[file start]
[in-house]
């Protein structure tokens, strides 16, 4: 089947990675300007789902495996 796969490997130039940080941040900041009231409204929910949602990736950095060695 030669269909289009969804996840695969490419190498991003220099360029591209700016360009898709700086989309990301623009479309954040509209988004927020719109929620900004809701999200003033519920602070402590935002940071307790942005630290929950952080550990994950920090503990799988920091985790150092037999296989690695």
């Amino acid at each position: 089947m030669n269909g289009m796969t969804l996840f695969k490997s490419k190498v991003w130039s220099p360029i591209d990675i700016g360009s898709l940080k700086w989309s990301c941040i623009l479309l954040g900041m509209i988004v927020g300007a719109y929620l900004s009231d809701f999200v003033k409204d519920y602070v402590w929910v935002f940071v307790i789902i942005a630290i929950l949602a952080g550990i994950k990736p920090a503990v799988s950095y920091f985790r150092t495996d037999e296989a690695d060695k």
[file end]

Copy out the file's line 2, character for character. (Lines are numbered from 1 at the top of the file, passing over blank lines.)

């Protein structure tokens, strides 16, 4: 089947990675300007789902495996 796969490997130039940080941040900041009231409204929910949602990736950095060695 030669269909289009969804996840695969490419190498991003220099360029591209700016360009898709700086989309990301623009479309954040509209988004927020719109929620900004809701999200003033519920602070402590935002940071307790942005630290929950952080550990994950920090503990799988920091985790150092037999296989690695």